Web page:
The video recording quality is excellent, as is the audio quality. The stereo microphones are mounted just above the lens barrel, but despite this they don’t pick up much noise from the zoom motor. Picture style colour modes are available in video mode. Clips are limited to 20 minutes and are are recorded in MP4 format.

Although Samsung has made a lot of progress in design, build quality and specification it still has some way to go in overall performance. The WB5000 starts up fast enough in just under three seconds, but the single shot mode shot-to-shot time of nearly four seconds is pretty slow. In continuous shooting mode it can manage just under a frame a second, but the shooting rate is erratic and slows down noticeably after eight shots.


The autofocus system is also somewhat slower than most of its competitors, although it is still pretty quick by most standards. Low light focusing is slower still, but it is reliably accurate. The AF assist lamp has a range of around three metres. The pop-up flash is quite powerful and has good frame coverage even at wide angle. It has a recycle time of approximately six seconds after a full power flash.


The WB 5000 is powered by a 3.8V 1130mAh lithium ion rechargeable battery, which should be powerful enough, but it is moving a lot of glass around whenever the zoom control is operated. Samsung’s official spec sheet doesn’t list any tested battery duration, but I found that after a full charge the battery indicator was down to one bar after around 100 shots, which is a bit worrying.


Another area where Samsung needs to do some more work is overall picture quality. The quality of the Schneider Keuznach lens is very good with excellent edge-to-edge sharpness, and the software distortion control means that even at the wide-angle end there is no visible barrel distortion. The sensor is of the small 1/2.33-inch type, and dynamic range is very limited, with very little shadow or highlight detail. The camera has a Dynamic Range Optimiser feature, but it’s not particularly effective, only boosting exposure to increase shadow detail, and colour saturation is also rather lacking. There are also some problems with image noise, or rather noise control. There are distortions in colour gradients and visible noise at 200 ISO, and significant loss of detail at 400 ISO. The 3200 and 6400 ISO high-sensitivity settings are available at lower resolution (5MP and 3MP respectively) but the image quality is very poor.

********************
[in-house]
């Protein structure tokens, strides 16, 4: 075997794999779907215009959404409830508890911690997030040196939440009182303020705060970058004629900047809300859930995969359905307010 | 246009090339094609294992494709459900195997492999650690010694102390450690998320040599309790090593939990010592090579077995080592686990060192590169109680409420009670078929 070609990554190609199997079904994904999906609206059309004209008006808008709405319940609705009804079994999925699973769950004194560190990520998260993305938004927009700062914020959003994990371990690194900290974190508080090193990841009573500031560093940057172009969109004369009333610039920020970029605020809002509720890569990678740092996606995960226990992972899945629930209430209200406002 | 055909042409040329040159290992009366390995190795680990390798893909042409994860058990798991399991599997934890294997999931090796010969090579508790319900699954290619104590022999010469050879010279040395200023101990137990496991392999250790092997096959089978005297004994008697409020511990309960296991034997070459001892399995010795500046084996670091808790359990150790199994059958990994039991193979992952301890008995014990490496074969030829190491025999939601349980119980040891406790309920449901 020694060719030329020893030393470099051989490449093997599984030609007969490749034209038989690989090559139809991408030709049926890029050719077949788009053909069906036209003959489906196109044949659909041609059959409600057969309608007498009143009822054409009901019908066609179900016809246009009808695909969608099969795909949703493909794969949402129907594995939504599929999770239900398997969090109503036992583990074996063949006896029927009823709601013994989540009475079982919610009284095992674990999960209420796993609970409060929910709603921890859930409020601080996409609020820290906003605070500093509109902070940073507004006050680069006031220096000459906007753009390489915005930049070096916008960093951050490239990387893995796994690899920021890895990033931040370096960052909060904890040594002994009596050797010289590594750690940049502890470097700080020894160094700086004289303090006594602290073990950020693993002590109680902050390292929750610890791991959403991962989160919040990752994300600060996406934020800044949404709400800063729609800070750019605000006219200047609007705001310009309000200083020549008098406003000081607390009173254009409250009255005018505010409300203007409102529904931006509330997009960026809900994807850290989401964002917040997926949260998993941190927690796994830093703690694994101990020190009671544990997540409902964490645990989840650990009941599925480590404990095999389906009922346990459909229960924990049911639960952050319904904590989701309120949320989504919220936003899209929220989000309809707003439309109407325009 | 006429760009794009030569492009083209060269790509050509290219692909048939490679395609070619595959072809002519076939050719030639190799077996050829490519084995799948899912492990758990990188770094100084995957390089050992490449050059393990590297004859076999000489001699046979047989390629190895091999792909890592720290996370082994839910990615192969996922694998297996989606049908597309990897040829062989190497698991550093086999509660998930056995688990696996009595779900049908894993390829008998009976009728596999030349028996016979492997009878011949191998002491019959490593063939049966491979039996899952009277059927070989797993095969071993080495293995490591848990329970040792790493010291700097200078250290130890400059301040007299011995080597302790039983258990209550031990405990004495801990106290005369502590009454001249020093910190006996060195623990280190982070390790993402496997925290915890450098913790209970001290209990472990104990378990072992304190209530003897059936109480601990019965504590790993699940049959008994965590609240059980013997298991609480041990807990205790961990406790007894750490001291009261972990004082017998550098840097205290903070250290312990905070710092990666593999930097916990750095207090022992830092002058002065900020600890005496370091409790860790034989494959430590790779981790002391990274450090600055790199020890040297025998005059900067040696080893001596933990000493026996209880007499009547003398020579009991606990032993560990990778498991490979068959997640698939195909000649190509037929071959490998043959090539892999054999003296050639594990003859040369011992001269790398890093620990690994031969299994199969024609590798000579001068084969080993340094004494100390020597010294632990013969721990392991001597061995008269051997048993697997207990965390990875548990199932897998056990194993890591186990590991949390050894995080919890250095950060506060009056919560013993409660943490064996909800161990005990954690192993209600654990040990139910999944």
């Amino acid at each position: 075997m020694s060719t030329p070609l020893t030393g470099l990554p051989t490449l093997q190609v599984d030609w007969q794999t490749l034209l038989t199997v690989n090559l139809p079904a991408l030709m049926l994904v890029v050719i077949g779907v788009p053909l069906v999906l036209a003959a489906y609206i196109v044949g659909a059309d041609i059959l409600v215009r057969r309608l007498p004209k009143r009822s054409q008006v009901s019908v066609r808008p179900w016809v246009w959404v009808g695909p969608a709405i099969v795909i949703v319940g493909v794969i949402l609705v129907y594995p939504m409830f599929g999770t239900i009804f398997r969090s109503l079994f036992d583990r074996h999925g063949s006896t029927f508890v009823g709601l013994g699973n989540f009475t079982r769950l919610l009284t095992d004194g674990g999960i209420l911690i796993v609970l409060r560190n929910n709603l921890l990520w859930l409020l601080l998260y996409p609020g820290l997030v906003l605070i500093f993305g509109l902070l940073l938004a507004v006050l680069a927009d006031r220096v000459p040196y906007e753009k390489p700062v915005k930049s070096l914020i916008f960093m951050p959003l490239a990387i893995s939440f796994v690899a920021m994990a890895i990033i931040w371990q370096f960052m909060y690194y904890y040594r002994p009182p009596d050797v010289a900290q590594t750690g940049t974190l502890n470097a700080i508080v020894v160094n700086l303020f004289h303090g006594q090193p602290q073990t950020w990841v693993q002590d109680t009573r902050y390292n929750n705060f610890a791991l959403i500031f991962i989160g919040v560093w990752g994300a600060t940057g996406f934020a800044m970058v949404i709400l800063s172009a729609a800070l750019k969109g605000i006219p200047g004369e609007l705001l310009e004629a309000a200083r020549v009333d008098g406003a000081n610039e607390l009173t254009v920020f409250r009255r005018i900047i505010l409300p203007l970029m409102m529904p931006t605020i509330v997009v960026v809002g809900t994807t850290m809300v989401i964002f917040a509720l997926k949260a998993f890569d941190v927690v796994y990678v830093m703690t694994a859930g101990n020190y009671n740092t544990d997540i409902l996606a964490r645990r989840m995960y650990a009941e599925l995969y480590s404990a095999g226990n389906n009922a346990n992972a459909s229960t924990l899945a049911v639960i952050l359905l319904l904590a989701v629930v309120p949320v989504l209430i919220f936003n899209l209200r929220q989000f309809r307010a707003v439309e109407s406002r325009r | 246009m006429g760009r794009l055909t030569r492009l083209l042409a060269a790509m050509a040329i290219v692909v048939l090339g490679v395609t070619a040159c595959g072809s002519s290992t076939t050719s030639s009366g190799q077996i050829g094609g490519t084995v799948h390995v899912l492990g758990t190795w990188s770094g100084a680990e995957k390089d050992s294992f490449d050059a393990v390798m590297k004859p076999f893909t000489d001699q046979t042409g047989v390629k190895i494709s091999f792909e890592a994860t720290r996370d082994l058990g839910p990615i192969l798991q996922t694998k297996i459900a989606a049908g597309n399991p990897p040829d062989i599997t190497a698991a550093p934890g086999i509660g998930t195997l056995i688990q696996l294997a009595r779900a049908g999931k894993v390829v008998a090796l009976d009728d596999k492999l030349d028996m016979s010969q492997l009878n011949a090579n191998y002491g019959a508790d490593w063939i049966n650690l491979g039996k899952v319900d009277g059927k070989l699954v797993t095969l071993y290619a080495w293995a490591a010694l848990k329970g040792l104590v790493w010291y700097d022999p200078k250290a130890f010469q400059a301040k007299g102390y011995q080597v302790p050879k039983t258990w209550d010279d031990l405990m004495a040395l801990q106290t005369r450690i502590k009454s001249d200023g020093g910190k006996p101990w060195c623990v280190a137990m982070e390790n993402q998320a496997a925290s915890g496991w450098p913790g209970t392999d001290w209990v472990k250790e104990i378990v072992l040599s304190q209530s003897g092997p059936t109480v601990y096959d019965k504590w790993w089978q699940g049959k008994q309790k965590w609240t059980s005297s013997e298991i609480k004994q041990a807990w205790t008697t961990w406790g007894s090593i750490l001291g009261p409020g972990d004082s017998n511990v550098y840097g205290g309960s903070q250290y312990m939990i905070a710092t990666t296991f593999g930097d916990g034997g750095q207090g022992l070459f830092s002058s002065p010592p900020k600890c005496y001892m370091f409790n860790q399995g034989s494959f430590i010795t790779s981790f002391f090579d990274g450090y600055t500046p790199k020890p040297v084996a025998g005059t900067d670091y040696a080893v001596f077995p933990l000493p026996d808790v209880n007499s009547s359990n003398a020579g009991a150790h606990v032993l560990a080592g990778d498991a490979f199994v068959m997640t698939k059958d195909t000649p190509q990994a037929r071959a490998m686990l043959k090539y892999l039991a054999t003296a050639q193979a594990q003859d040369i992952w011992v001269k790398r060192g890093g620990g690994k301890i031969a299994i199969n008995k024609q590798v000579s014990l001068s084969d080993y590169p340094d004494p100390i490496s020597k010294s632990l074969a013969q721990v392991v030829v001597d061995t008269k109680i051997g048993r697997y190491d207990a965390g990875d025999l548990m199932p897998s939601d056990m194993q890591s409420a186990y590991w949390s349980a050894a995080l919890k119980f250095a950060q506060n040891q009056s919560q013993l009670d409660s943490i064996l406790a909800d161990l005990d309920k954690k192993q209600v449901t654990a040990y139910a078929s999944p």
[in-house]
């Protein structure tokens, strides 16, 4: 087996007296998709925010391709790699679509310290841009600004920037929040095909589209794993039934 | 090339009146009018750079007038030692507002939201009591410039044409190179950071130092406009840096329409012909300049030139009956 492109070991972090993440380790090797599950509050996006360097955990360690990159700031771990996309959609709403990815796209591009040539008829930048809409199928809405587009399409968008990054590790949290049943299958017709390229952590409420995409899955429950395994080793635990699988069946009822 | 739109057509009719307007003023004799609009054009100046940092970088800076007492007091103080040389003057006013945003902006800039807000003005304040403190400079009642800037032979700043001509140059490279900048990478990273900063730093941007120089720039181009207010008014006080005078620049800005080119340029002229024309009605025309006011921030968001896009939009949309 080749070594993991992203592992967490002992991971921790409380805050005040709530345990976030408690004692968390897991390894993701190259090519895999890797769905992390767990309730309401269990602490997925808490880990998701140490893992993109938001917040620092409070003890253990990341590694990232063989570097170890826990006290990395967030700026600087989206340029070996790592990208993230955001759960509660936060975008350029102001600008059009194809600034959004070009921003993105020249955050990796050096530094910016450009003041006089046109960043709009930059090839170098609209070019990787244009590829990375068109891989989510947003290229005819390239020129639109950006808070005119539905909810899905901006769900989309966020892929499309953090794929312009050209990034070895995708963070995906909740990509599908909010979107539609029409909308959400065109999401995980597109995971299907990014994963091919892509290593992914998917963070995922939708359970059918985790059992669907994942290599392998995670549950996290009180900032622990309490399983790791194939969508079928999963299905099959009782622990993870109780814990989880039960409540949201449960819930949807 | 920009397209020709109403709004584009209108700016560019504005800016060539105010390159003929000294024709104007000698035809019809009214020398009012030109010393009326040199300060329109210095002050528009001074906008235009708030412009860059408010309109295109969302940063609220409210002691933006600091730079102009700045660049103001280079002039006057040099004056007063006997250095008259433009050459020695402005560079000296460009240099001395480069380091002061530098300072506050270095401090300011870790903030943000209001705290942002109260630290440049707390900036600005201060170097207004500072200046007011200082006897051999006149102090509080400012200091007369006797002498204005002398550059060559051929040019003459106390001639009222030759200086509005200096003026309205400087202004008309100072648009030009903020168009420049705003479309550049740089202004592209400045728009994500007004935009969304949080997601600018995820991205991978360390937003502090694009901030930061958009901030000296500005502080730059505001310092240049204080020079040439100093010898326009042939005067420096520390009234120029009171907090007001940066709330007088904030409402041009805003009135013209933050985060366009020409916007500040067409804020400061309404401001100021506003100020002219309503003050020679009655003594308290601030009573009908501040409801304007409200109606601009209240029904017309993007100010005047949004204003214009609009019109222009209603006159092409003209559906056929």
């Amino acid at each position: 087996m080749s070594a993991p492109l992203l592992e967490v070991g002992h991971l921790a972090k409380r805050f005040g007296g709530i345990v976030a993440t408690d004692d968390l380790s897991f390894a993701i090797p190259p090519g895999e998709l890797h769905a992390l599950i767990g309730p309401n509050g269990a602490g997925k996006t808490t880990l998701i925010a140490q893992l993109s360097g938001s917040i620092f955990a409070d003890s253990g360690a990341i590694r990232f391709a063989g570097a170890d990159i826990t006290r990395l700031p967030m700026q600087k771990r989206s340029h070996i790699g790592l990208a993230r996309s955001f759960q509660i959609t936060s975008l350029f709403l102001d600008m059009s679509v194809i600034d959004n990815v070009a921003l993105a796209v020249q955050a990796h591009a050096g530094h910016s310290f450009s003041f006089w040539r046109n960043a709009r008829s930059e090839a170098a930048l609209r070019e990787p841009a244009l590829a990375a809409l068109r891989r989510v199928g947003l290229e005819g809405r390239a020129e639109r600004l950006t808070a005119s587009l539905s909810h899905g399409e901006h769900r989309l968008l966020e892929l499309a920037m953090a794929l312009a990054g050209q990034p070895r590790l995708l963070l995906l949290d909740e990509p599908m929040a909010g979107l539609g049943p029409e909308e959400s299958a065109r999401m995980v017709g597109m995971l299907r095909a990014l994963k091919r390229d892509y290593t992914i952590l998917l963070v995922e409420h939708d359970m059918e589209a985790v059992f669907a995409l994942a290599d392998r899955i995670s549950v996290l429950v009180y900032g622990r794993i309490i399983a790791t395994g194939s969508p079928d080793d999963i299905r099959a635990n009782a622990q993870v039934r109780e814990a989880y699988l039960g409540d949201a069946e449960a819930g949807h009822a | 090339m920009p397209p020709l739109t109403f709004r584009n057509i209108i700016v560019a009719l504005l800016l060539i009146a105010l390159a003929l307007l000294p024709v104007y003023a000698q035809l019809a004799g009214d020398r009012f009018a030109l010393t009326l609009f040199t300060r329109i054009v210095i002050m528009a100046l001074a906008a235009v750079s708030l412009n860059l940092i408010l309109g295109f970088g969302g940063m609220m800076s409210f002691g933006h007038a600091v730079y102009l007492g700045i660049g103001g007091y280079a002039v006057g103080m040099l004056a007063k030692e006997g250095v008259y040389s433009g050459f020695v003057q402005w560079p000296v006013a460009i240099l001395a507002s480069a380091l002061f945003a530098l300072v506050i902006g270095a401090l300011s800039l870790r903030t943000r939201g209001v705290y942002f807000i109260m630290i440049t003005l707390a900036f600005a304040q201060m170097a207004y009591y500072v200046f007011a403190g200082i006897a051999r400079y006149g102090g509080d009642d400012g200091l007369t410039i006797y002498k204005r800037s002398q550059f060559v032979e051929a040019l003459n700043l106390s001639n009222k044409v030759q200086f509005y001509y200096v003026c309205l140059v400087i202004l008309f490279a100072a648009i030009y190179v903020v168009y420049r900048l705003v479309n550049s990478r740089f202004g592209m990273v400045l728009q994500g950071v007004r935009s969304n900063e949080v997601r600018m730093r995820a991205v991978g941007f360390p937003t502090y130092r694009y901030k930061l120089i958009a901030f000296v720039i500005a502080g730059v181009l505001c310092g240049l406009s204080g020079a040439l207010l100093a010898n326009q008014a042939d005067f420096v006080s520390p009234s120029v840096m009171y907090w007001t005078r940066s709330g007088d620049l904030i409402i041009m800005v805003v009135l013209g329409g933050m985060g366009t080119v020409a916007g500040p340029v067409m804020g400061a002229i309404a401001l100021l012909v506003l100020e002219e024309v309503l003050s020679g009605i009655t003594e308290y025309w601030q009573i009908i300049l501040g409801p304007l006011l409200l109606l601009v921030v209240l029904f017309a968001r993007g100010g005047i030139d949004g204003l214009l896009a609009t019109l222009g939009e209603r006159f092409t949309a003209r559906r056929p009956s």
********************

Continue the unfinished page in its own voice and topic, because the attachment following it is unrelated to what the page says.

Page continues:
”’Verdict”’

For a first attempt at a superzoom camera the WB5000 is a very good camera. Design and build quality are excellent, it a list of features comparable with its market rivals, and like most Samsung cameras it is competitively priced. Its only weak points are its overall performance and its mediocre image quality.

”Over the next few pages we show a range of test shots. On this page the full size image at the minimum and maximum ISO settings have been reduced to let you see the full image, and a series of full resolution crops have taken from original images at a range of ISO settings to show the overall image quality. These pictures were taken indoors using shaded natural light. ”


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This is the full frame at minimum ISO.


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Even at 64 ISO there is some colour mottling in the red areas.